Angiogenesis is the physiological process involving the growth of new blood vessels from pre-existing vessels. It is also a fundamental step in the transition of tumors from a dormant state to a malignant one. The identification of an angiogenic diffusible factor derived from tumors was made initially by Greenblatt and Shubik in 1968.
Angiogenesis is a process controlled by certain chemicals produced in the body, some of these chemicals stimulate cells to repair damaged blood vessels or form new ones. Other chemicals, called angiogenesis inhibitors, signal the process to stop.
The modern clinical application of the principle of angiogenesis can be divided into two main areas: anti-angiogenic therapies, which angiogenic research began with, and pro-angiogenic therapies. Whereas antiangiogenic therapies are being employed to fight cancer and malignancies, which require an abundance of oxygen and nutrients to proliferate, pro-angiogenic therapies are being explored as options to treat cardiovascular diseases.
One of the first applications of pro-angiogenic methods in humans was a German trial using fibroblast growth factor 1 (FGF-1) for the treatment of coronary artery disease. Clinical research in therapeutic angiogenesis is ongoing for a variety of atherosclerotic diseases, like coronary heart disease, peripheral arterial disease, wound healing disorders, etc.
Also, regarding the mechanism of action, pro-angiogenic methods can be differentiated into three main categories: gene-therapy, targeting genes of interest for amplification or inhibition; protein-therapy, which primarily manipulates angiogenic growth factors like FGF-1 or vascular endothelial growth factor, VEGF; and cell-based therapies, which involve the implantation of specific cell types.
There are still serious, unsolved problems related to gene therapy. Difficulties include effective integration of the therapeutic genes into the genome of target cells, reducing the risk of an undesired immune response, potential toxicity, immunogenicity, inflammatory responses, and oncogenesis related to the viral vectors used in implanting genes and the sheer complexity of the genetic basis of angiogenesis.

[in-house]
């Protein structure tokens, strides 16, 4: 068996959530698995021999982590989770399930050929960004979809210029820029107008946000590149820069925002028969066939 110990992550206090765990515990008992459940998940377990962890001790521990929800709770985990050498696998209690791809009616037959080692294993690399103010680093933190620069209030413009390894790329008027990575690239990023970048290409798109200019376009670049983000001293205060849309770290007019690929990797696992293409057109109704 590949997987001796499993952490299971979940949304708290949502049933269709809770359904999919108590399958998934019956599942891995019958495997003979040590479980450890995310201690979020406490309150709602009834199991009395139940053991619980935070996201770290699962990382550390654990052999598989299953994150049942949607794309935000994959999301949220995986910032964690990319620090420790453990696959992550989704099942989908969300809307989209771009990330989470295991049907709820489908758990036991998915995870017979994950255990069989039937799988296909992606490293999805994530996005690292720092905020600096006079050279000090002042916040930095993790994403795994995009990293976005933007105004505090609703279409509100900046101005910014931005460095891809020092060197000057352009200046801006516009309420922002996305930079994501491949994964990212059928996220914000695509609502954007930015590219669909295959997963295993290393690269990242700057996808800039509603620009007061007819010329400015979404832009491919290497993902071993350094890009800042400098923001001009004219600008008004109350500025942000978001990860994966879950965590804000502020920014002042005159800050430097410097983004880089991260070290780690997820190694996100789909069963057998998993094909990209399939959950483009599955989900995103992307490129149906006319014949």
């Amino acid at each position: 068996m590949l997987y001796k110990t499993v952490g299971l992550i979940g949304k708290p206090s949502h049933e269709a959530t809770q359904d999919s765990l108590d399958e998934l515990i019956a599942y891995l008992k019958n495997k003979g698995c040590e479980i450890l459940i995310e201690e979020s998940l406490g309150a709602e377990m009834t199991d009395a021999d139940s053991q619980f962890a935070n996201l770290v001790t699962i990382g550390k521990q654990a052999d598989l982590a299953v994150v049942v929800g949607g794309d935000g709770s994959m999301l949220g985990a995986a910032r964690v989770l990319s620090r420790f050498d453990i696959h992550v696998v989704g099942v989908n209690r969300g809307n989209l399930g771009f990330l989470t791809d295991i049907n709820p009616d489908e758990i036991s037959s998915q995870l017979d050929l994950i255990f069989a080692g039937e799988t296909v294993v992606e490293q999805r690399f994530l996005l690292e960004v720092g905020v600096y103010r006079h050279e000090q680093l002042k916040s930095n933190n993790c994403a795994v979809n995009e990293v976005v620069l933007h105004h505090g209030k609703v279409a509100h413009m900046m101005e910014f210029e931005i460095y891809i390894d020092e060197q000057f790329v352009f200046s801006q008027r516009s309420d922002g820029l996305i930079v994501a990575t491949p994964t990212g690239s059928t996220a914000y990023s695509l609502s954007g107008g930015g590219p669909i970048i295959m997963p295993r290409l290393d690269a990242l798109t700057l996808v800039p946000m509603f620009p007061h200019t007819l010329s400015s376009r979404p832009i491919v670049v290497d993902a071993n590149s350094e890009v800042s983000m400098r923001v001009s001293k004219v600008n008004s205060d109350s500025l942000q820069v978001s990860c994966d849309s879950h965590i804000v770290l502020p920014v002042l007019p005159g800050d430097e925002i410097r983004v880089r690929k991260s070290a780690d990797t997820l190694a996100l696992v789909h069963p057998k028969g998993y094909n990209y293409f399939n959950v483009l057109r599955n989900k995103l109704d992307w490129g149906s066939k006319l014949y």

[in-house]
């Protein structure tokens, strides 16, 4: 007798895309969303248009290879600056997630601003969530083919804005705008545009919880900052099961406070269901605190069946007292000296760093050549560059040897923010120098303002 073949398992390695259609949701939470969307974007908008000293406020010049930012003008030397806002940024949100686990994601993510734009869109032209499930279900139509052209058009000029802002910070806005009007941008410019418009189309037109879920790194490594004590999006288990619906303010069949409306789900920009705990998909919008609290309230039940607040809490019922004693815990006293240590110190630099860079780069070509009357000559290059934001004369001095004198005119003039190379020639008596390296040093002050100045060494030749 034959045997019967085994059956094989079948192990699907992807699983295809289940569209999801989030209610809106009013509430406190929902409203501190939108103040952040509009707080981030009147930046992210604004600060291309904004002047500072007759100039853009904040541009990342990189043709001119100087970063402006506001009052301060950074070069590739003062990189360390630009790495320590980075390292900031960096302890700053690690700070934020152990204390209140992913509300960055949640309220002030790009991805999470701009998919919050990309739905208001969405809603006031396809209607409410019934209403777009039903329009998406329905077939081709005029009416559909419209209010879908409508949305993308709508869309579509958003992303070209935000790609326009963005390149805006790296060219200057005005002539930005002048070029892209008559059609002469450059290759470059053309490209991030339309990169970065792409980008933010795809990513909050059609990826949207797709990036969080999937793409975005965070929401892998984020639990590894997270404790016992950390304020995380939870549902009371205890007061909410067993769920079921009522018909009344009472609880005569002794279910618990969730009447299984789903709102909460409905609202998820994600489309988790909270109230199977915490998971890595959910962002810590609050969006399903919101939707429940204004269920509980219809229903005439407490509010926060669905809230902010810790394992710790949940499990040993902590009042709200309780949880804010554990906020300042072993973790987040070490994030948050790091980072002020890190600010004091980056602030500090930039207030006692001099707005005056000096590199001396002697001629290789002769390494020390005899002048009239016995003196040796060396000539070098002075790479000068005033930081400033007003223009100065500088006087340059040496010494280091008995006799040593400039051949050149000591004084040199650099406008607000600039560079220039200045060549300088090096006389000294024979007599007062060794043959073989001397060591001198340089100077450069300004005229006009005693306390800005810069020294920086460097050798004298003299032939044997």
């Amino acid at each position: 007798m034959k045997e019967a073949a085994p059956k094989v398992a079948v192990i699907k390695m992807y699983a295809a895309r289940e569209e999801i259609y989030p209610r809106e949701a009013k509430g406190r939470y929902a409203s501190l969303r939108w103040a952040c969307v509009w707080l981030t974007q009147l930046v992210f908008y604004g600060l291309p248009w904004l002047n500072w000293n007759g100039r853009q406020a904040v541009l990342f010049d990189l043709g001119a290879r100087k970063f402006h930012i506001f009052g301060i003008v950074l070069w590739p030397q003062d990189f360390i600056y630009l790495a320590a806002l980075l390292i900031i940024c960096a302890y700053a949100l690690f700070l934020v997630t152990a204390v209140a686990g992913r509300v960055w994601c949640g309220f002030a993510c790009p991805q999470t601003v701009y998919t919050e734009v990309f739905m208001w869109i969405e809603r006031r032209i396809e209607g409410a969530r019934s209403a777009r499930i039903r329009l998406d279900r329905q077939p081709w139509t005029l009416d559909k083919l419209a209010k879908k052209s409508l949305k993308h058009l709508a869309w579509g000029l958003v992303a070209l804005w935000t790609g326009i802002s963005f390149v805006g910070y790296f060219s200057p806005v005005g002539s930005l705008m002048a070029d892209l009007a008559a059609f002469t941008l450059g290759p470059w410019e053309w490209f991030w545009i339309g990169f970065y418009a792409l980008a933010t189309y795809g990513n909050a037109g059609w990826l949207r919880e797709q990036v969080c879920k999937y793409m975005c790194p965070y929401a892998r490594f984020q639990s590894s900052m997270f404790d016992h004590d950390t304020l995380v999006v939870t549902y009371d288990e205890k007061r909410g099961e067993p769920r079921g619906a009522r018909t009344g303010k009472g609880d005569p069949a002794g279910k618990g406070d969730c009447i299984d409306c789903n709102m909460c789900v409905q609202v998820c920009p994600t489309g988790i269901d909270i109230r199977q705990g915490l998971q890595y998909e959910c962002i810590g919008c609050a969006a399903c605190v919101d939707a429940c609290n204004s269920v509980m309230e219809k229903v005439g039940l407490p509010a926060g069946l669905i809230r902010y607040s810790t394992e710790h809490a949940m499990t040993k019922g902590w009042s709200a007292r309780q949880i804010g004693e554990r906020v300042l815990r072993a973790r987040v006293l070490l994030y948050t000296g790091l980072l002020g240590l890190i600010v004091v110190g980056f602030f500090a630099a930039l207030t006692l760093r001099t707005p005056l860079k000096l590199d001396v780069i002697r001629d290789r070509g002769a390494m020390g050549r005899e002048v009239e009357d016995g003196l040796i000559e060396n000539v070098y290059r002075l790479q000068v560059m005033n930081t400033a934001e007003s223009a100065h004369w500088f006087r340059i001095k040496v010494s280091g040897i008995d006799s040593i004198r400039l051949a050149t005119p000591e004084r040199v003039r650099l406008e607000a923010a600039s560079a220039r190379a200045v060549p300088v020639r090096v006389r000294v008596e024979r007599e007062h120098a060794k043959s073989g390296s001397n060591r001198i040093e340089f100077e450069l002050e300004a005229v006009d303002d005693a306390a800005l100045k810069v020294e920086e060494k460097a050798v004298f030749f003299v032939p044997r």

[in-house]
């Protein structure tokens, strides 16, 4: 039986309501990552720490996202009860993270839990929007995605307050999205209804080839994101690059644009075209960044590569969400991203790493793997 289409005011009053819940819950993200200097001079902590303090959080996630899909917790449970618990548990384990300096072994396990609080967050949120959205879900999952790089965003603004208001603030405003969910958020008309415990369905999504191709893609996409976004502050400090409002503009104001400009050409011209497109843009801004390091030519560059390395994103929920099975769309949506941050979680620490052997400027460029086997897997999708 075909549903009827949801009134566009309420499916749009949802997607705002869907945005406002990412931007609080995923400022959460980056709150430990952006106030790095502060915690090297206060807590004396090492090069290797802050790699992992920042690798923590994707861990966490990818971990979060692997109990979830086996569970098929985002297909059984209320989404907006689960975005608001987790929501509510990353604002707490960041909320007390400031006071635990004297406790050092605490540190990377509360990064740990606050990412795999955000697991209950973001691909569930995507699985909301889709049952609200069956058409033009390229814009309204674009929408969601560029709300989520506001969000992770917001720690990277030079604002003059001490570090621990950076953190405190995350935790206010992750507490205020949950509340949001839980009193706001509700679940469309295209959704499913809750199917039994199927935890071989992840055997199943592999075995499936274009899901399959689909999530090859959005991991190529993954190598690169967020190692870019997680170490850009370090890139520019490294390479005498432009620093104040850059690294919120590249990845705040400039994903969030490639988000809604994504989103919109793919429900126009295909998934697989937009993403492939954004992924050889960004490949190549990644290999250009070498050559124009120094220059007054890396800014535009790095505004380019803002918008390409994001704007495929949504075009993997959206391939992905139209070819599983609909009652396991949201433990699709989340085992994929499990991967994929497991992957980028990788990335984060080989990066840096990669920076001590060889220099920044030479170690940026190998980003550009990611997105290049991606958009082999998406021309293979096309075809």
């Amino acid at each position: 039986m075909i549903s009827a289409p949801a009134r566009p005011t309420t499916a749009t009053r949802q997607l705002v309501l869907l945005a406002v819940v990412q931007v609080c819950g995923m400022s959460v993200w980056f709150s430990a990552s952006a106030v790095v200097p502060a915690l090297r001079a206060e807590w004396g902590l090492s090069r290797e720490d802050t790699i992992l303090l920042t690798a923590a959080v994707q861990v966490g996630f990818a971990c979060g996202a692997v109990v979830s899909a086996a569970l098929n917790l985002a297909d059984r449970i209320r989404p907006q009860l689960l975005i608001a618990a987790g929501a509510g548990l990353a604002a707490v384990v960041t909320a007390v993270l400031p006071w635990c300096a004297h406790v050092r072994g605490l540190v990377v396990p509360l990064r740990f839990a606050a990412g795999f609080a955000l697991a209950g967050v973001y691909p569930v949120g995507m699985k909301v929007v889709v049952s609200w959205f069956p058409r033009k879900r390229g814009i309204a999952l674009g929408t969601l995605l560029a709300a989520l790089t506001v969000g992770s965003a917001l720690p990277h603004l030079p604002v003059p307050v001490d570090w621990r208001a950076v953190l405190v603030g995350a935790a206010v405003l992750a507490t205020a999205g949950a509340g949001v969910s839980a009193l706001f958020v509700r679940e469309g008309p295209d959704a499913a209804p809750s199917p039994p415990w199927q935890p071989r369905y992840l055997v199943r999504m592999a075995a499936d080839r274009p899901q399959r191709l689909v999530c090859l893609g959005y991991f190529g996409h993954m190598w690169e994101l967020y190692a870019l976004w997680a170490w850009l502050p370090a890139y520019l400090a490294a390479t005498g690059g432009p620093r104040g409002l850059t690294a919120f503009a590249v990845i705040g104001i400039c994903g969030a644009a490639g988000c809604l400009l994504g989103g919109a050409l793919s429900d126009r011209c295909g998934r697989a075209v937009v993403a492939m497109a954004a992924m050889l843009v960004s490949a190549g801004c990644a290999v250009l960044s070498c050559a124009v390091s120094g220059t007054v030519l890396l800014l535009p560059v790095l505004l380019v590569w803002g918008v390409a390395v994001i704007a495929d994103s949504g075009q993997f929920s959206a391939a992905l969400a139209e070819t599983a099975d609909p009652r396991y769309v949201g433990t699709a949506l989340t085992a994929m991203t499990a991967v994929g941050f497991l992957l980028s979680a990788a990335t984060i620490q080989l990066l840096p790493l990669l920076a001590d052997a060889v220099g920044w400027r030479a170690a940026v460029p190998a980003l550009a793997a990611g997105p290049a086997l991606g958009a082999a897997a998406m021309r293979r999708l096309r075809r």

The most commonly-occurring disorders in humans, such as heart disease, high blood pressure, diabetes and Alzheimer’s disease, are most likely caused by the combined effects of variations in many genes, and, thus, injecting a single gene may not be significantly beneficial in such diseases.
Natural and synthetic angiogenesis inhibitors
Because tumors cannot grow or spread without the formation of new blood vessels, scientists are trying to find ways to stop angiogenesis. They are studying natural and synthetic angiogenesis inhibitors, also called antiangiogenic agents, in the hope that these chemicals will prevent or slow down the growth of cancer by blocking the formation of new blood vessels.
Bevacizumab first angiogenesis inhibitor
The U.S. Food and Drug Administration (FDA) has approved bevacizumab (Avastin) for use with other drugs to treat colorectal cancer that has spread to other parts of the body, some non-small cell lung cancers, and some breast cancers that have spread to other parts of the body.
Bevacizumab was the first angiogenesis inhibitor proven to delay tumor growth and, more importantly, extend the lives of patients. This monoclonal antibody, sold as Avastin by South San Franscisco-based Genentech, was approved in 2004 for treating colon cancer in combination with chemotherapy. It has since been approved in the US and elsewhere for other uses, and on 31st March, 2009 an advisory committee for glioblastoma, a deadly brain cancer for which few other treatment are available.
The FDA also approved other drugs with antiangiogenic activity as cancer therapies for multiple myeloma, mantle cell lymphoma, gastrointestinal stromal tumors (GIST), and kidney cancer. Researchers are also exploring the use of these drugs to treat other cancers .
Since 2004, two other angiogenesis inhibitors have been approved in markets worldwide: sunitinib, sold as Sutent by Pfizer, for use in advanced kidney cancer and gastrointestinal stromal tumors, and sorafenib, sold as Nexavar by Bayer, for use in lung, melanoma and pancreas cancer. Both are small-molecule drugs that target kinases, in particular vascular factor, or VEGF, which is also targeted by bevacizumab. Many more such compounds are in late-stage clinical trials.
Galectin-3 promotes angiogenesis
A growing body of research indicates that a protein called galectin-3 promotes angiogenesis, indicating that it may be a valuable target for drugs that halt harmful blood vessel growth. N. Panjwani, a professor in the department of ophthalmology at Tufts University School of Medicine and a member of the biochemistry and cell, molecular and development biology program faculties at the Sackler School of Graduate Biomedical Science, found that galectin-3 protein binds to glycans (carbohydrate portions) of specific cell-adhesion proteins, the integrins, to activate the signaling pathways that bring about angiogenesis.
This improved understanding may provide a more targeted approach to preventing harmful angiogenesis. She observed that application of a galectin-3 inhibitor significantly reduced angiogenesis in mice, and preventing galectin-3 from binding with integrins reduced angiogenesis.